Civano Know-How: Water Conservation in the Desert

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Civano, an 818-acre, mixed-used community in arid Tucson, Ariz., is living up to its initial billing as one of the most resource-efficient housing developments ever built.

April 01, 2002

Civano’s Water-Conservation Practices

Water reclamation

Domestic waste water is reused after being disinfected to ensure public health and environmental quality.

Water harvesting

Rainwater is gathered in cisterns for irrigation storage by channeling runoff toward designated collection areas.

Xeriscaping

This form of landscaping eliminates grass lawns in favor of local plants that require little water to survive.

Permaculture

This method of land shaping uses swales and ditches to direct water to collection points. This enables a designer to ensure there is enough extra water to grow plants that otherwise might require irrigation.

Civano, an 818-acre, mixed-used community in arid Tucson, Ariz., is living up to its initial billing as one of the most resource-efficient housing developments ever built.

A recent independent study of water use there concluded that its residents use about 65% less water per home than other master-planned communities in the area.

“Residents can save potable water, our most valuable resource in this region, by using reclaimed and harvested water for landscaping,” says Lee Rayburn, managing partner for Civano’s developer, CDC Partners, which commissioned the study. “The results show an overall 50% reduction of water use and 65% reduction of potable water use per home.”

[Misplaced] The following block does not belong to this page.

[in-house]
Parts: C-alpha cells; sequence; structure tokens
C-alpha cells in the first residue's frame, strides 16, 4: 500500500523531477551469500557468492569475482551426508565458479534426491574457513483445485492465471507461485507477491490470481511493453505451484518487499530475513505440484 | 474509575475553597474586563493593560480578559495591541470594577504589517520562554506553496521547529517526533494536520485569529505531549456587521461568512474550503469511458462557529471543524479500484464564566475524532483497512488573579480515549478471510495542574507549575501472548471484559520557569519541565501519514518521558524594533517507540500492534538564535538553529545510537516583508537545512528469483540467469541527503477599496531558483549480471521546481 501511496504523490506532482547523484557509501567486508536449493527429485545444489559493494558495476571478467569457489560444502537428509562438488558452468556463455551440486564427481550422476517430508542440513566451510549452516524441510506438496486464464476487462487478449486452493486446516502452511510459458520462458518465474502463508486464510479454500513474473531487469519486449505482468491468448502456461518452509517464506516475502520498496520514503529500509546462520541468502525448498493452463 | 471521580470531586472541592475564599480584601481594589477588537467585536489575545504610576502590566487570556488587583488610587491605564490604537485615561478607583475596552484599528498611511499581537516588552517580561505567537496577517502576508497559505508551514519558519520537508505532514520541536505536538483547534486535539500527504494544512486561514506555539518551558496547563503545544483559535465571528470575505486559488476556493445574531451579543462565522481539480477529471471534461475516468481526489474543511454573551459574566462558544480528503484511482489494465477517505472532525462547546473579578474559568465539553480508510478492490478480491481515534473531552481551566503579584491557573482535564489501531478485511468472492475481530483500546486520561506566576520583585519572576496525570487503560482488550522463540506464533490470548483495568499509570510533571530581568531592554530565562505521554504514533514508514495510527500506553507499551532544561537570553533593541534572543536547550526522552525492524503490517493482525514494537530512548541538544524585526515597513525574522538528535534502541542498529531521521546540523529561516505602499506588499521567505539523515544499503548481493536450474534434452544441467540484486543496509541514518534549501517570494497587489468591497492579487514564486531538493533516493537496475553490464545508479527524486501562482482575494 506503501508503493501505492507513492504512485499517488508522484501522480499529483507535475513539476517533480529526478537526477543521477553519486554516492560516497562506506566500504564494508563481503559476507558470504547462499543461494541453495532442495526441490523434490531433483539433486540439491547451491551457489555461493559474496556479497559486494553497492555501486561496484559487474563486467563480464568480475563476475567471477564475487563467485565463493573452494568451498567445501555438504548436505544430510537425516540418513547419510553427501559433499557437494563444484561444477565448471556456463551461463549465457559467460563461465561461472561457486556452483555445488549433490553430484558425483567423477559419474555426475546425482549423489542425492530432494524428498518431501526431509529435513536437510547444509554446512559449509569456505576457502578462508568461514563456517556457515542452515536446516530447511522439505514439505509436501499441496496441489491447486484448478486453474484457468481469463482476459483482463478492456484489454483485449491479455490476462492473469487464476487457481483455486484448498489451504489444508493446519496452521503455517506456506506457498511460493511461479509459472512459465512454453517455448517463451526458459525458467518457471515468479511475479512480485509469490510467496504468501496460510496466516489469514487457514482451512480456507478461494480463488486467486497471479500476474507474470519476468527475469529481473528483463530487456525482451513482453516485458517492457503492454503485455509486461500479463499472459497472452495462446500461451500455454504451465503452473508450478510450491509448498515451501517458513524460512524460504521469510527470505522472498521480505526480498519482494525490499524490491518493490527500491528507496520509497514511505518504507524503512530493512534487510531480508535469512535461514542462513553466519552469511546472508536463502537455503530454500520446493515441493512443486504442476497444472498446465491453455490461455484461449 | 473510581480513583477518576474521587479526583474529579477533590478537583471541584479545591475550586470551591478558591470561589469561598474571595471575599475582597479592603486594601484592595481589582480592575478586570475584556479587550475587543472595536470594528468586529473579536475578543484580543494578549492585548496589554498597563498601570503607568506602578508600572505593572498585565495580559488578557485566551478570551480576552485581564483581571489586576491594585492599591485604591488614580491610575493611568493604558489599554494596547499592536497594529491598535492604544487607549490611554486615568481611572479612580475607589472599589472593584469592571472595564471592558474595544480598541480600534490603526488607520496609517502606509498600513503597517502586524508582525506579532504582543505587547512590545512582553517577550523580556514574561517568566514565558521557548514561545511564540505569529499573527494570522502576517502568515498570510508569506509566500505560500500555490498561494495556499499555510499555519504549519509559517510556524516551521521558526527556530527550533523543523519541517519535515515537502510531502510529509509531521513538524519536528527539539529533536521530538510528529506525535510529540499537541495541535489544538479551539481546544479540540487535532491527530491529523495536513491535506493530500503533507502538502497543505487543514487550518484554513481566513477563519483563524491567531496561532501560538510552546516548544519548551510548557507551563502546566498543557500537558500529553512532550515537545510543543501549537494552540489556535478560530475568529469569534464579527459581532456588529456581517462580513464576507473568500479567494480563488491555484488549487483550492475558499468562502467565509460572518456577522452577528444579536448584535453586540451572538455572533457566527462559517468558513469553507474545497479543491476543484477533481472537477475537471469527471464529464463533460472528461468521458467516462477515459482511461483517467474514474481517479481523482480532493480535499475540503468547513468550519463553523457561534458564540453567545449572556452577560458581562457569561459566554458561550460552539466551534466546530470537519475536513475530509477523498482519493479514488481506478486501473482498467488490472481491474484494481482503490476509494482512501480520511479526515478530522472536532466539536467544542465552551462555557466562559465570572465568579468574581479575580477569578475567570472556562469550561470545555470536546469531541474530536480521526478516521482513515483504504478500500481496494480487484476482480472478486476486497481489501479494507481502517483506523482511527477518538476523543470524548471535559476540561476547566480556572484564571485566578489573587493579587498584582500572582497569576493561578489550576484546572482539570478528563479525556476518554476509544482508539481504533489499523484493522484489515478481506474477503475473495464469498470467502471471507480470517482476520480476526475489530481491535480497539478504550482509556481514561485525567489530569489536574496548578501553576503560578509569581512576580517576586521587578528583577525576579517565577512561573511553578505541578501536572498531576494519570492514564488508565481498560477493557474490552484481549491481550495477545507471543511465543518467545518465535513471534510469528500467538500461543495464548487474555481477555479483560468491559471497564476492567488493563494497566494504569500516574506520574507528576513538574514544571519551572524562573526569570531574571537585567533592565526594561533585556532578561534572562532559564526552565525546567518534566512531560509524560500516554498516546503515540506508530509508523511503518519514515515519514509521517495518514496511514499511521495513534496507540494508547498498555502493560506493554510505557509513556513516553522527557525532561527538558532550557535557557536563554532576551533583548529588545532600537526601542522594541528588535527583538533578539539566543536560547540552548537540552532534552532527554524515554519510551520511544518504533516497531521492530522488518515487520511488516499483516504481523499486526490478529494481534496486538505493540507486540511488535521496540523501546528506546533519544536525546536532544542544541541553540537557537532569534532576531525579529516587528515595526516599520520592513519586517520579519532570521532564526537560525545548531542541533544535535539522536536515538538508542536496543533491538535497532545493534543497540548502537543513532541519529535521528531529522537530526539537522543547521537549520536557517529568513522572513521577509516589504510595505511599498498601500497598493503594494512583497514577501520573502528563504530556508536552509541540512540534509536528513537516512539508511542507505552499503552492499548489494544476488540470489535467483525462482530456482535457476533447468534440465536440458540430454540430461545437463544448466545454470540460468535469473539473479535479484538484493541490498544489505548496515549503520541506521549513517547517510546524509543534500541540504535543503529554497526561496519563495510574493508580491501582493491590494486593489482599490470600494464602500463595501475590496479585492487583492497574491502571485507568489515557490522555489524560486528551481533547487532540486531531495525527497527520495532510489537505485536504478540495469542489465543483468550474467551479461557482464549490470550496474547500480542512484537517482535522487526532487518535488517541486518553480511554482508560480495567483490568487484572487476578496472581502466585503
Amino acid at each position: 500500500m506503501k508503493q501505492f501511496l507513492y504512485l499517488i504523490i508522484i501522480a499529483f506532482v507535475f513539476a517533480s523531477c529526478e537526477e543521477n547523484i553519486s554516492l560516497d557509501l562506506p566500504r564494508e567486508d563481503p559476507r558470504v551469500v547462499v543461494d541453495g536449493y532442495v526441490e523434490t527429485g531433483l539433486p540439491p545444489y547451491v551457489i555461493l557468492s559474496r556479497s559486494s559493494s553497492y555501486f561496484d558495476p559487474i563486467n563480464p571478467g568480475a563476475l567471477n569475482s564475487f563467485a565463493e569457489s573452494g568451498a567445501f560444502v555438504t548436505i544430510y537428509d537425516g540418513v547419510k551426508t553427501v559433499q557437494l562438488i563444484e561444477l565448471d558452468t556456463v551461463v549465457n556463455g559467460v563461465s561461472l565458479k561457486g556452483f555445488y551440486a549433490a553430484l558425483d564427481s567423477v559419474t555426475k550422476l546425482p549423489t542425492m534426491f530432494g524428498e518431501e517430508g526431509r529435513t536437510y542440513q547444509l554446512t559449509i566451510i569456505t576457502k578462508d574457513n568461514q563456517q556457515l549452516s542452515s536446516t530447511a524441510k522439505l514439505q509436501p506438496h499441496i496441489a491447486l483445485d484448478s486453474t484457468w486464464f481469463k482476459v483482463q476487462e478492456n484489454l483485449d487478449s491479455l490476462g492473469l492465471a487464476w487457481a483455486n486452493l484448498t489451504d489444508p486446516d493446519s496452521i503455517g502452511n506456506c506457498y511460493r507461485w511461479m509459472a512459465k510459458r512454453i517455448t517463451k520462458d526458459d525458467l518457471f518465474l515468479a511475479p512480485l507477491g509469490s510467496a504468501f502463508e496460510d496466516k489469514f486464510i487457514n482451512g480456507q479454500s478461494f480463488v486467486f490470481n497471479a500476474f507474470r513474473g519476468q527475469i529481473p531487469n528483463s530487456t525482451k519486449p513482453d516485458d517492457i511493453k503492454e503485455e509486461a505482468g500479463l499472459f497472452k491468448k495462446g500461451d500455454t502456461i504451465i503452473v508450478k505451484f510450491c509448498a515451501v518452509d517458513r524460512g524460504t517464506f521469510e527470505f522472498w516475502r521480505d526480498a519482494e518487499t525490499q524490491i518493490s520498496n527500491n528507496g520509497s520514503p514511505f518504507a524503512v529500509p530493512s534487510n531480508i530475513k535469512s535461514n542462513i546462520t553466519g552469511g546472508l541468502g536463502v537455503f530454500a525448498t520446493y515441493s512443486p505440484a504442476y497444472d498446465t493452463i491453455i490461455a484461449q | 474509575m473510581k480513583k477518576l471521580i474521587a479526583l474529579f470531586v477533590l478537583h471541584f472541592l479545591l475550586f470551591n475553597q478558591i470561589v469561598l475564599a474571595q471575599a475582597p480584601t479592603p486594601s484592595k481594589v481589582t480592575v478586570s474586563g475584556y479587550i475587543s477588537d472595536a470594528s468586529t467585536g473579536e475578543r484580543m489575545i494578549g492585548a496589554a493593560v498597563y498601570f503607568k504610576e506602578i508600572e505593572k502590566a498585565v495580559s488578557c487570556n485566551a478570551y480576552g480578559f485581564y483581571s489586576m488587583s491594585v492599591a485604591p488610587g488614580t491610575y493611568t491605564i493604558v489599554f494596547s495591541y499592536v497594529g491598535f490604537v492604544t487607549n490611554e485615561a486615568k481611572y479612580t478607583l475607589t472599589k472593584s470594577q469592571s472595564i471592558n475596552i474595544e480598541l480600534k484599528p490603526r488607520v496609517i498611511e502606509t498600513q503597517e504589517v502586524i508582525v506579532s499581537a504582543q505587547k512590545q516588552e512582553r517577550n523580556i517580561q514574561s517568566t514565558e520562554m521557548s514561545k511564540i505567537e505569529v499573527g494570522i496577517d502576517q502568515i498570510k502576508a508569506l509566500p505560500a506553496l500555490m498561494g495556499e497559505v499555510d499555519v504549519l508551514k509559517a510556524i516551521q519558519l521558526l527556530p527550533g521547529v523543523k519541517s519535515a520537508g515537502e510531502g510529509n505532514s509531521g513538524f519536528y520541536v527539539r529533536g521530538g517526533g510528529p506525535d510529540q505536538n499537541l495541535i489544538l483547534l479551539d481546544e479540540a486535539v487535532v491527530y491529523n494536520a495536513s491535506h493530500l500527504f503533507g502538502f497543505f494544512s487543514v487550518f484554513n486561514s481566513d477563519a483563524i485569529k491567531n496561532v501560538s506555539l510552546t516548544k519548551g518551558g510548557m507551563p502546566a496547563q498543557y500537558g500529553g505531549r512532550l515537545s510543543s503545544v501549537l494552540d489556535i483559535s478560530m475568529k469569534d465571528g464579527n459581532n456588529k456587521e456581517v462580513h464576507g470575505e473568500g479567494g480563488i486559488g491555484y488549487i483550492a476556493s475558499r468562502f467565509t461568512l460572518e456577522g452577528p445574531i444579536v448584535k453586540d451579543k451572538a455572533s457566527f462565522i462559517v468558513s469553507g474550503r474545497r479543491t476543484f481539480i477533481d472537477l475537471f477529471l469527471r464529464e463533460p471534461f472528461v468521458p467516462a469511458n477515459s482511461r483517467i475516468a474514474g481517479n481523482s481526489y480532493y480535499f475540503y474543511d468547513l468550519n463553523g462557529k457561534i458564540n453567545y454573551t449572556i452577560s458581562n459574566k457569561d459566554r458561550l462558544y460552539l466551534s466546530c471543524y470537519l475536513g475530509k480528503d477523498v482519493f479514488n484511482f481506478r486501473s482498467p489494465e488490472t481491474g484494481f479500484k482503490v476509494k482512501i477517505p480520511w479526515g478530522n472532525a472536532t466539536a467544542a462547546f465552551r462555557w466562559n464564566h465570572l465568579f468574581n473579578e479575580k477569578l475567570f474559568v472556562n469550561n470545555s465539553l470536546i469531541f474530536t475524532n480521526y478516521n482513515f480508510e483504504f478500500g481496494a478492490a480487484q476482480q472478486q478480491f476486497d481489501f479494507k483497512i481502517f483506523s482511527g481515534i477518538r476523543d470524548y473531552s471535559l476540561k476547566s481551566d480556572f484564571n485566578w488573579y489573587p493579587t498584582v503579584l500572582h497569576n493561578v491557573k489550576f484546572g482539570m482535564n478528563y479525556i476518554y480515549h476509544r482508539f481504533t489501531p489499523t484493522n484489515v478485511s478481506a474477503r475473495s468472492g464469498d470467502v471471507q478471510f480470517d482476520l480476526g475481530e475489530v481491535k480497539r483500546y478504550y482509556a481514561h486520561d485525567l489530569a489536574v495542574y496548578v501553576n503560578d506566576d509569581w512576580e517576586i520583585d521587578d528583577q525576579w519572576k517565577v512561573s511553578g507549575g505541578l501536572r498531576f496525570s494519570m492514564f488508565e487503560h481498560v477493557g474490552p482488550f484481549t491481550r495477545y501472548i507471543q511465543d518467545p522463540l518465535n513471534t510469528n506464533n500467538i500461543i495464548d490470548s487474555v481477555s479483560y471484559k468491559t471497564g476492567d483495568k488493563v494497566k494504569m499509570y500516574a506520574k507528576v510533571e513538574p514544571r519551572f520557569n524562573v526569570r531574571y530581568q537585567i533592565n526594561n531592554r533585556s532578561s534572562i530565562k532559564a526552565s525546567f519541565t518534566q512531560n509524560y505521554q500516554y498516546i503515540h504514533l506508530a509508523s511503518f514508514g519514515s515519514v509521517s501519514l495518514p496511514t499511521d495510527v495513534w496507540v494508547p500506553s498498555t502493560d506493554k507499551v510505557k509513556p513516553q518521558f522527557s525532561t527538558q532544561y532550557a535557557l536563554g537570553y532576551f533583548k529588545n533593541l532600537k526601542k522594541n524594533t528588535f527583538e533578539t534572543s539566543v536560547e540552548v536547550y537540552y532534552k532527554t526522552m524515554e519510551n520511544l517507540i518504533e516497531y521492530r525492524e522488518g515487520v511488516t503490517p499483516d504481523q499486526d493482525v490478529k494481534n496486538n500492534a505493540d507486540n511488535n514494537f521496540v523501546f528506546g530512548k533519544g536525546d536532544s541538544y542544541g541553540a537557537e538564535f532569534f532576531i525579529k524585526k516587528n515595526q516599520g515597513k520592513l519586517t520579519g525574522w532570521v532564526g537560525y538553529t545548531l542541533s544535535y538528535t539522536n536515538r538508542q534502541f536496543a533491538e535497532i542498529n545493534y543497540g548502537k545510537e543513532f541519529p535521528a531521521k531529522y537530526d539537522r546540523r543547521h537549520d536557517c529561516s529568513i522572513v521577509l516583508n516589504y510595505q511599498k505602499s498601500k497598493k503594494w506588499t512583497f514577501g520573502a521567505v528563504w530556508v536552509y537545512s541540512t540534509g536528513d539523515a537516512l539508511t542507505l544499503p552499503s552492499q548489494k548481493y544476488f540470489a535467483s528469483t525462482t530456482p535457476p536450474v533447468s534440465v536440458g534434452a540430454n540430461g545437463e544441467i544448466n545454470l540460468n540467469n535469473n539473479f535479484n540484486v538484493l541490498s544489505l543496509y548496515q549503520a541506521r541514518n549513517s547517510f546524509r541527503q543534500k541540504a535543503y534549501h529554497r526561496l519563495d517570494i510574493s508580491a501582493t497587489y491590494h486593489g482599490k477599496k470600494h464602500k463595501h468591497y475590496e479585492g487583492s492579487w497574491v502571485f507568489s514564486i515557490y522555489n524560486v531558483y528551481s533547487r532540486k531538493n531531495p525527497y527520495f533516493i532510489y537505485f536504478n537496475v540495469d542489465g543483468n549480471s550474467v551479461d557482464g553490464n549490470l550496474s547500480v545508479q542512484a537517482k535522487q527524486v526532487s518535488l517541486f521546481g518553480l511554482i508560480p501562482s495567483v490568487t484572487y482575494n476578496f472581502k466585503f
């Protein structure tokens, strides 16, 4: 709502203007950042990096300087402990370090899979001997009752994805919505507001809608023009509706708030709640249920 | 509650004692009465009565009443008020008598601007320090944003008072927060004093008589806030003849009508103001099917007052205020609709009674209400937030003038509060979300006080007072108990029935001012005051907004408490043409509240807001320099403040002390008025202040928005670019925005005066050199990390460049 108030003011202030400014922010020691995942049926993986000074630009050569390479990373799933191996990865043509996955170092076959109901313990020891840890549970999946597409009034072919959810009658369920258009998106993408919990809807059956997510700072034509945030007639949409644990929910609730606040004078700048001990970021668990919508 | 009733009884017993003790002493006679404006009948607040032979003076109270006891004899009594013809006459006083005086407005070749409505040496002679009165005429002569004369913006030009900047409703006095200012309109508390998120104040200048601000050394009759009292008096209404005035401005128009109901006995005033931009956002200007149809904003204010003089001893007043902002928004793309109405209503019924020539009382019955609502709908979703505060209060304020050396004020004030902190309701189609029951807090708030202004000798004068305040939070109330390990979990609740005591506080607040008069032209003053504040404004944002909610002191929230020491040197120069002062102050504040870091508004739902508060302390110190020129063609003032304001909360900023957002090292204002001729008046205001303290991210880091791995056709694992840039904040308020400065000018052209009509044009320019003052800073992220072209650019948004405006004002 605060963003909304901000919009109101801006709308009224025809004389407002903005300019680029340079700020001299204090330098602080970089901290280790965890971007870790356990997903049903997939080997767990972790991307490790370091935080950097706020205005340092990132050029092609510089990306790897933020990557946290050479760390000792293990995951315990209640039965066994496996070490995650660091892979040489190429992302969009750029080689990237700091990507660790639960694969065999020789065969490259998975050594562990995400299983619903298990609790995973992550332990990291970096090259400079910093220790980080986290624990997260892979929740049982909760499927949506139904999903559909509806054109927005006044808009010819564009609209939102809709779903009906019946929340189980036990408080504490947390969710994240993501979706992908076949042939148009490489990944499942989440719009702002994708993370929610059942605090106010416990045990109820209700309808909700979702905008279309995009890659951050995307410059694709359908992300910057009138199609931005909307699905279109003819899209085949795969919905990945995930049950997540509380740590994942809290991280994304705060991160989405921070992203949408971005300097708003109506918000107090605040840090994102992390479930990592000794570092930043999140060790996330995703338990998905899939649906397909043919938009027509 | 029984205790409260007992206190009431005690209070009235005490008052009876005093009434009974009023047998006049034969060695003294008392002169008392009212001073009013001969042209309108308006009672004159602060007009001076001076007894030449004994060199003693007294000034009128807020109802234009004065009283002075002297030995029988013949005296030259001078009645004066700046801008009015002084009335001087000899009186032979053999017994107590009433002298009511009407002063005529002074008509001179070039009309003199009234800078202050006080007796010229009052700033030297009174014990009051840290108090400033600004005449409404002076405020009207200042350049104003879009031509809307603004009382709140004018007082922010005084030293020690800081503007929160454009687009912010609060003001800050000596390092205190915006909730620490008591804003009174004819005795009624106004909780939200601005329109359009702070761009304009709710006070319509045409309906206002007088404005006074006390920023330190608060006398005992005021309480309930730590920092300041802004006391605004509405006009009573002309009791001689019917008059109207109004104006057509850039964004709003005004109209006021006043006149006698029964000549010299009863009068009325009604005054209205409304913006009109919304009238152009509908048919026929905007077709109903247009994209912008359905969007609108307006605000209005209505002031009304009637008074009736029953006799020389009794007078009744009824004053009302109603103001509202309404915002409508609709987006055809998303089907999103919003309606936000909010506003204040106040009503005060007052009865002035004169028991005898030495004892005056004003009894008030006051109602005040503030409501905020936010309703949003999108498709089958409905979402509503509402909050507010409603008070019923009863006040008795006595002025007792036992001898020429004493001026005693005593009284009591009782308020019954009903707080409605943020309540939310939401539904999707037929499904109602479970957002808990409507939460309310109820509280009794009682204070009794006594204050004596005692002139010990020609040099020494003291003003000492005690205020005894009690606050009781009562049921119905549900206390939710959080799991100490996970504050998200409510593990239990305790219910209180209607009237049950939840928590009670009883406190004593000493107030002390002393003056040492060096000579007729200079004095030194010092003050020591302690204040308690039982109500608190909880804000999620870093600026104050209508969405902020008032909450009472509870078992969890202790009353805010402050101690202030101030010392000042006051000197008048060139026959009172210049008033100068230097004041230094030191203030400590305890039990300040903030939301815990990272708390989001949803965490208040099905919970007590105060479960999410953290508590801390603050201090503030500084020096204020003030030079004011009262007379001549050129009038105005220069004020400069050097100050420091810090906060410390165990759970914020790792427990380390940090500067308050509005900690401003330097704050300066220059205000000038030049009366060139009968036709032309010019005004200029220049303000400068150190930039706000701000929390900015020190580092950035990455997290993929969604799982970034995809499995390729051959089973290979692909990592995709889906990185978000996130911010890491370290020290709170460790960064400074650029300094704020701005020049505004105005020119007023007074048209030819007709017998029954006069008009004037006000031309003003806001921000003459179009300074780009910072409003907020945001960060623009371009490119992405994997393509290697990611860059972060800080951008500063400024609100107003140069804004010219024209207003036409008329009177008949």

Al Nichols Engineering Inc., the firm that studied Civano’s water use, says the water savings were achieved through several conservation practices, including rainwater harvesting and using landscaping that requires less water.

The study averaged Civano’s water use over a 12-month period and compared it with a one-month total from a group of similarly sized local homes.

A requirement for all Civano homes is two sets of water lines, one for potable water and one for reclaimed water. In addition, Civano homeowners are given an option to get the most out of the small amount of rain that does fall.

“Water harvesting is relatively cost-free,” Rayburn says, “and is overlooked [by developers] in the Southwest.”

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